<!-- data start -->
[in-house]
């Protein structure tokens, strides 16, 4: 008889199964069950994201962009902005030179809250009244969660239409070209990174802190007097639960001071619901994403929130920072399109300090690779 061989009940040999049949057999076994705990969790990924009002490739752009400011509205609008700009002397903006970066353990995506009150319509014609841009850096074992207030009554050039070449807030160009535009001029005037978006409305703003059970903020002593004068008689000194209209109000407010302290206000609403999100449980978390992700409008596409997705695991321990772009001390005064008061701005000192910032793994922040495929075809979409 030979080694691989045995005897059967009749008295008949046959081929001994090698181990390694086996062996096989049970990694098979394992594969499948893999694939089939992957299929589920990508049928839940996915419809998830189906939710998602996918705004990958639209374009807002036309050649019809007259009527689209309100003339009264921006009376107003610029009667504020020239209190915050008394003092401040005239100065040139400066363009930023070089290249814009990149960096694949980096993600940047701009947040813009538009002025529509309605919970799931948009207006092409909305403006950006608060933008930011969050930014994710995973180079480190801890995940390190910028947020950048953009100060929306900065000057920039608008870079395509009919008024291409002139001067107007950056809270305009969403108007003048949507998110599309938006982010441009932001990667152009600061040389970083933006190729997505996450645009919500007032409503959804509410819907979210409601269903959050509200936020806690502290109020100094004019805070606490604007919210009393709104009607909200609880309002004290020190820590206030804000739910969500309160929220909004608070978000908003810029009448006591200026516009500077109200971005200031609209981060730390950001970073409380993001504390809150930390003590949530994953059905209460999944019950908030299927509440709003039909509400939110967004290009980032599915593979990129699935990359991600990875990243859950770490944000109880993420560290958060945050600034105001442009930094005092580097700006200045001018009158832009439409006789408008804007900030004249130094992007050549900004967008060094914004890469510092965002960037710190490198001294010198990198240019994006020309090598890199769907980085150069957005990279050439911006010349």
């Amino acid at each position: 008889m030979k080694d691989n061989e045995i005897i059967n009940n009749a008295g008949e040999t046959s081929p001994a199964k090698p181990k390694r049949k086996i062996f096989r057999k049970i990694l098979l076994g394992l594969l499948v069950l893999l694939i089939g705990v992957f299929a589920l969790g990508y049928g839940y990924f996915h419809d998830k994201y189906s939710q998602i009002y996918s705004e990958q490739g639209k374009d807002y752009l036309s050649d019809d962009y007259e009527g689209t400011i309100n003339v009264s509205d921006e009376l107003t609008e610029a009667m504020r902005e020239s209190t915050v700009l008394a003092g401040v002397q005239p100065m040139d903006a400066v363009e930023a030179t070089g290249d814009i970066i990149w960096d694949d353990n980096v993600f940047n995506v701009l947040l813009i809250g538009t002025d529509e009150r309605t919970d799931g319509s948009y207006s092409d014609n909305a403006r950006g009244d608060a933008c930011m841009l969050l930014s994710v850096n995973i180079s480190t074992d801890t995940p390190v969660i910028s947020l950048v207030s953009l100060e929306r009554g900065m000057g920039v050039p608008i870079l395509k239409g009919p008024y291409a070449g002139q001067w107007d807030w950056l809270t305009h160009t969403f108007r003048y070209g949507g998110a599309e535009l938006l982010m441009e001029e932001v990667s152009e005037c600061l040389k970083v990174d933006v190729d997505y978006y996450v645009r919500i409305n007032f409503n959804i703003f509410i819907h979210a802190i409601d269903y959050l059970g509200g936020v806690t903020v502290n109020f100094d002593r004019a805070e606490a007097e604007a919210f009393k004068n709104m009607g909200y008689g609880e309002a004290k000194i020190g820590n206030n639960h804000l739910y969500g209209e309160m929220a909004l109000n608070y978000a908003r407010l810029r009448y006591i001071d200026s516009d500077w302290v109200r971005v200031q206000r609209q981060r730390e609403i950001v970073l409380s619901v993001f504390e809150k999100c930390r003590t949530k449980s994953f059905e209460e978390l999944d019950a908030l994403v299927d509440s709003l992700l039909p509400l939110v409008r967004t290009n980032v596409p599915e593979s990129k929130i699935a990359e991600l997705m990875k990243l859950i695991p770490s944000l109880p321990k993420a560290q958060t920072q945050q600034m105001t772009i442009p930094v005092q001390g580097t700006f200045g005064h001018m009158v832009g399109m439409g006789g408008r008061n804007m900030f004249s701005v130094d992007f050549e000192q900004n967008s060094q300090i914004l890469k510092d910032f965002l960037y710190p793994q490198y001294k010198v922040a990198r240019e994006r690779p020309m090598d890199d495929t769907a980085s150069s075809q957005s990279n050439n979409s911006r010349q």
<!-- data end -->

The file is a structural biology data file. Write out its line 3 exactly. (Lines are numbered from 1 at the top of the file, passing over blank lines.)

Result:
């Amino acid at each position: 008889m030979k080694d691989n061989e045995i005897i059967n009940n009749a008295g008949e040999t046959s081929p001994a199964k090698p181990k390694r049949k086996i062996f096989r057999k049970i990694l098979l076994g394992l594969l499948v069950l893999l694939i089939g705990v992957f299929a589920l969790g990508y049928g839940y990924f996915h419809d998830k994201y189906s939710q998602i009002y996918s705004e990958q490739g639209k374009d807002y752009l036309s050649d019809d962009y007259e009527g689209t400011i309100n003339v009264s509205d921006e009376l107003t609008e610029a009667m504020r902005e020239s209190t915050v700009l008394a003092g401040v002397q005239p100065m040139d903006a400066v363009e930023a030179t070089g290249d814009i970066i990149w960096d694949d353990n980096v993600f940047n995506v701009l947040l813009i809250g538009t002025d529509e009150r309605t919970d799931g319509s948009y207006s092409d014609n909305a403006r950006g009244d608060a933008c930011m841009l969050l930014s994710v850096n995973i180079s480190t074992d801890t995940p390190v969660i910028s947020l950048v207030s953009l100060e929306r009554g900065m000057g920039v050039p608008i870079l395509k239409g009919p008024y291409a070449g002139q001067w107007d807030w950056l809270t305009h160009t969403f108007r003048y070209g949507g998110a599309e535009l938006l982010m441009e001029e932001v990667s152009e005037c600061l040389k970083v990174d933006v190729d997505y978006y996450v645009r919500i409305n007032f409503n959804i703003f509410i819907h979210a802190i409601d269903y959050l059970g509200g936020v806690t903020v502290n109020f100094d002593r004019a805070e606490a007097e604007a919210f009393k004068n709104m009607g909200y008689g609880e309002a004290k000194i020190g820590n206030n639960h804000l739910y969500g209209e309160m929220a909004l109000n608070y978000a908003r407010l810029r009448y006591i001071d200026s516009d500077w302290v109200r971005v200031q206000r609209q981060r730390e609403i950001v970073l409380s619901v993001f504390e809150k999100c930390r003590t949530k449980s994953f059905e209460e978390l999944d019950a908030l994403v299927d509440s709003l992700l039909p509400l939110v409008r967004t290009n980032v596409p599915e593979s990129k929130i699935a990359e991600l997705m990875k990243l859950i695991p770490s944000l109880p321990k993420a560290q958060t920072q945050q600034m105001t772009i442009p930094v005092q001390g580097t700006f200045g005064h001018m009158v832009g399109m439409g006789g408008r008061n804007m900030f004249s701005v130094d992007f050549e000192q900004n967008s060094q300090i914004l890469k510092d910032f965002l960037y710190p793994q490198y001294k010198v922040a990198r240019e994006r690779p020309m090598d890199d495929t769907a980085s150069s075809q957005s990279n050439n979409s911006r010349q």